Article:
Cardboard slices of Millenium Falcon

Craft & Design Energy & Sustainability Fun & Games

Ryan is just a college student with his own robot hand and Millenium Falcon, right? Well, Ryan just happened to make his own with the help of a laser cutter and some Python scripting that he cooked up to make his Solidworks and Blender design real.

As part of the amazing class: How to Make Almost Anything, I came up with some cool software to process 3d models. The program, (written in python), slices a 3d model into layers, which can then be cut and assembled. As an extension, I wrote an add-on that fits each layer to a grid and generates assembly instructions from the grid. Using a custom press fit construction kit and the generated instructions; you can assemble a cool looking 3d representation of the original 3d model.

He is using Flickr and PictoBrowser to host his photos for the project, and his work in class. When you combine his finely crafted designs with the website and video on Youtube, it adds up to some fine project documentation.

At this writing, it is end of the semester crunch, so Ryan is a bit under water…

I will have some time over the break to clean up my code and hopefully share it with the world (GPL via gitHub, googleCode, etc) which is the vision for it… The current system cranks out 2d cross sections in pdf format, which works great with corel draw for the laser cutter. The pdf should import into other programs fairly painlessly and once imported, would work great with mill / shopBot / waterJet. I really want to see this thing take off, and would love to work with you. The next 48 hours are going to be final project hell, but I should have some time after. (trying to finish a robot suitcase that follows you around the airport, segway style…).

Thanks to * via Mit-ers for the tip.

If you could make anything, what would it be? Have you used Solidworks or Blender? How could you use Ryan’s Python script to make three dimensional objects? Could you use other tools like a mill or Shopbot to create three dimensional objects from flat parts? What do you like to do when you document your projects? What is the effect of documentation on your making? Have you gotten positive responses about your work because of your web presence? What have you done with Personal Fabrication? Does your community have a Fab Lab, and have you had a chance to work in it?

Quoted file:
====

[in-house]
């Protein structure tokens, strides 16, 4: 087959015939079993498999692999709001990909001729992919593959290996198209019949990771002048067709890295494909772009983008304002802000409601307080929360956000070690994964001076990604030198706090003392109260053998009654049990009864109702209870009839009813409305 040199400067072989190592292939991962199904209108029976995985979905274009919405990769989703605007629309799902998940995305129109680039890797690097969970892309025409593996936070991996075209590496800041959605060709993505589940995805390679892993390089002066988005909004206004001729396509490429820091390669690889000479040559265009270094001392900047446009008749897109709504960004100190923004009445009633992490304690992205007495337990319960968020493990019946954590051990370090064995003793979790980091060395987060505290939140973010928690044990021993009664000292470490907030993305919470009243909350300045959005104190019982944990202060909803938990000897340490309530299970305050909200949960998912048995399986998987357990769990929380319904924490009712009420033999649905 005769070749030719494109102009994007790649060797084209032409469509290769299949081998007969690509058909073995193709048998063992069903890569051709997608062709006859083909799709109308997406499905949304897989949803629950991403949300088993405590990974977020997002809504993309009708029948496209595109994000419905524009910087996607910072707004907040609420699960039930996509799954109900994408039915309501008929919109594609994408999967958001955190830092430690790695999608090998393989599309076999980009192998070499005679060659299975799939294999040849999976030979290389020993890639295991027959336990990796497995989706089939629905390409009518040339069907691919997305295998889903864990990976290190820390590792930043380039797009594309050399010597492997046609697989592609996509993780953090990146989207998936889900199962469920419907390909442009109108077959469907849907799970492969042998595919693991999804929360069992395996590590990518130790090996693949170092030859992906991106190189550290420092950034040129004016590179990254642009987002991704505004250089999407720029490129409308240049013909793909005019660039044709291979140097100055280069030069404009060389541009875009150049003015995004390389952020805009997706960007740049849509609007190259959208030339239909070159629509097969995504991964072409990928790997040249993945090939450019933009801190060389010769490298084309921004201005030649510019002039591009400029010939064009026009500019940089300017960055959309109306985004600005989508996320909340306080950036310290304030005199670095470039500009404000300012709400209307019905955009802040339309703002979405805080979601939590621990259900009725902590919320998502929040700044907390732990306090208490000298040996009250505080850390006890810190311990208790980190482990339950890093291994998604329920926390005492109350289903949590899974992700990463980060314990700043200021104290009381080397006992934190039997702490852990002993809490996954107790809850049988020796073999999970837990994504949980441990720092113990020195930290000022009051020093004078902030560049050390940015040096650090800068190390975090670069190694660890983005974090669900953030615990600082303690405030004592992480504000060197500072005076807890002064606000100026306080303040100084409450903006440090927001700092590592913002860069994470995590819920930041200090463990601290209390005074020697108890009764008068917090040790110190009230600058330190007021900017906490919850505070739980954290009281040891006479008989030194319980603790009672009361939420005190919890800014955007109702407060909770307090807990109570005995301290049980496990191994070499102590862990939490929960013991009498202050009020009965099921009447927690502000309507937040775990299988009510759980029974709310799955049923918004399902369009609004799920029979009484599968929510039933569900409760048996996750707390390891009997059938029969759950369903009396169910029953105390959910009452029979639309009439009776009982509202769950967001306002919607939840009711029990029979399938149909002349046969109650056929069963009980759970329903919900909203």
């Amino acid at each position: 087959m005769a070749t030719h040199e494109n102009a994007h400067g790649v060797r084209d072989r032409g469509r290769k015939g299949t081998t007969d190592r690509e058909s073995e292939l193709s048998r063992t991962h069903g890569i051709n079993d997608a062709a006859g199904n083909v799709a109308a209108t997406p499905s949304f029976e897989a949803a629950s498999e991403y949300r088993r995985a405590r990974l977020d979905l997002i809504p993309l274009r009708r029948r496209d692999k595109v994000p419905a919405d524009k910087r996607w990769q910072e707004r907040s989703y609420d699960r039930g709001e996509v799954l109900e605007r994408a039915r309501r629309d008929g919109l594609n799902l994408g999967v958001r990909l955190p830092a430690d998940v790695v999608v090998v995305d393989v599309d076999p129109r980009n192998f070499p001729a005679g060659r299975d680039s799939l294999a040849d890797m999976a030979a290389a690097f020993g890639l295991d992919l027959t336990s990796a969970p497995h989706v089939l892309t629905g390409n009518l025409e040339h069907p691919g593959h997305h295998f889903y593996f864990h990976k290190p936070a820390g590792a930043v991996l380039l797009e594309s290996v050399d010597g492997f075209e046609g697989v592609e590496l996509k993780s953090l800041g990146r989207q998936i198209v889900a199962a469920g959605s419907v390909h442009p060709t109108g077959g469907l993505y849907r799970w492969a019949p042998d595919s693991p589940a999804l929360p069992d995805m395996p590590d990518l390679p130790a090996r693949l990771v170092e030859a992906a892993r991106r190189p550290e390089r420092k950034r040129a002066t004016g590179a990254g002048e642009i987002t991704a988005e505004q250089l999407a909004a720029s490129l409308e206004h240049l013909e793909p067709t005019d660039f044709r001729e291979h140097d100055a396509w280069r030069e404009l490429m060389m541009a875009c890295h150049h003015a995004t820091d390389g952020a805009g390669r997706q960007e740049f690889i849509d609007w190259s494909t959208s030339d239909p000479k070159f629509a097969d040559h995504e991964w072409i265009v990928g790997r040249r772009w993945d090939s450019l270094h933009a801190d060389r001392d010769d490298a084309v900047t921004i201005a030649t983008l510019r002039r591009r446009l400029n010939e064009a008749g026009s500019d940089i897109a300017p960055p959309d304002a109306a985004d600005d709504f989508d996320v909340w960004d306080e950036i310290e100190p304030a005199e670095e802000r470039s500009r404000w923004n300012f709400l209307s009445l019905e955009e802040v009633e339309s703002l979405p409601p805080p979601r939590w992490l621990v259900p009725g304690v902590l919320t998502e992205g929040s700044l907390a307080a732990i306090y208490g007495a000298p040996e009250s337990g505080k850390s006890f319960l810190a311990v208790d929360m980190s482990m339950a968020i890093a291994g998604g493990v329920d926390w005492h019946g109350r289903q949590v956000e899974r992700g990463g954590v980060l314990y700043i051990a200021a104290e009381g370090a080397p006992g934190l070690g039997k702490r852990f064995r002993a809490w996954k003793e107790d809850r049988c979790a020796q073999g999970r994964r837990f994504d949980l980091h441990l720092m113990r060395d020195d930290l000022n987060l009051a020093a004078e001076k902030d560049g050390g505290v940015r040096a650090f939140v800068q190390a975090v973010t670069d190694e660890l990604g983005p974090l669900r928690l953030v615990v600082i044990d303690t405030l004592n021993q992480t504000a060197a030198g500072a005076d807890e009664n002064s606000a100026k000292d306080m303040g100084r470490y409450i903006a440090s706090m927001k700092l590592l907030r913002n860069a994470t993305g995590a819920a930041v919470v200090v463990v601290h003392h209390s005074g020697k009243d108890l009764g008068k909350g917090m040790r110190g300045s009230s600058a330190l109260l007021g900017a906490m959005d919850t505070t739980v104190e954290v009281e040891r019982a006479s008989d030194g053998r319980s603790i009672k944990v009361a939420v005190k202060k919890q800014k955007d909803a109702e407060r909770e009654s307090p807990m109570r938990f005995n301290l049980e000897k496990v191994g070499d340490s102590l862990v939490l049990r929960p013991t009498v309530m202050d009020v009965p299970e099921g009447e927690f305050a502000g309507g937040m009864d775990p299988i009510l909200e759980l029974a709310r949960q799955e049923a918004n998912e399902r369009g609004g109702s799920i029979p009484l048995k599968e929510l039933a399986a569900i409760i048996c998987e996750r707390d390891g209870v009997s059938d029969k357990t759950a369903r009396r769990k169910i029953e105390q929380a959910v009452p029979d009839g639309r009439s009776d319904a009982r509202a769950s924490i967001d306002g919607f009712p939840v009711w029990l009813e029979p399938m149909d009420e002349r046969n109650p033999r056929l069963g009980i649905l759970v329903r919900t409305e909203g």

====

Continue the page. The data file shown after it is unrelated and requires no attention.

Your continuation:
16 thoughts on “Cardboard slices of Millenium Falcon

  1. Maxster says:

    It could use some blue leds

  2. zof says:

    Would look cool if i could actually see it…. just because there is a camera in your cell phone doesn’t mean you should use it peeps.

    I know I should look at his site but too lazy to click it.

    1. Chris Connors says:

      You could see some great in depth detailed and sophisticated projects if you looked a bit further. The links into his other documentation shows thoughtful and careful work.

      Zof! Show us your work! What interesting things are your doing? How is your documentation going? What kinds of things are you building? How is your video editing coming along, Zof? If you can do better, show it off!

    1. Chris Connors says:

      @Robot Hacker
      Thanks for the link. There is a lot of real neat stuff in Bert Simons work. Look for a post.

      From your handle, it is making me curious about your Robot Hackings. Please send a link with some photos, text or video.

  3. redsquid says:

    This reminds me of a project I’m currently working on. I scanned a series of MRIs of my wifes head. After shopping them to simplify the image I printed each slice on to card stock and cut it out to assemble a 3d model of her skull. Shh… it’s a xmas present. It’s a pretty caveman approach, but I’m old fashioned.

    1. Chris Connors says:

      Sounds like a great project! Send pictures after the presentation of gifts. Anybody have a 3d copy of their knee or hip?

  4. asteronimo says:

    I read John Sharp’s book “Surfaces, Explorations with Sliceforms”.
    It’s a very inspiring book!

    I got so excited by the subject that I wrote some software to create the sliceforms myself with the computer.

    It’s a plugin for the free Google SketchUp software, you can find it at Public Art International’s website:

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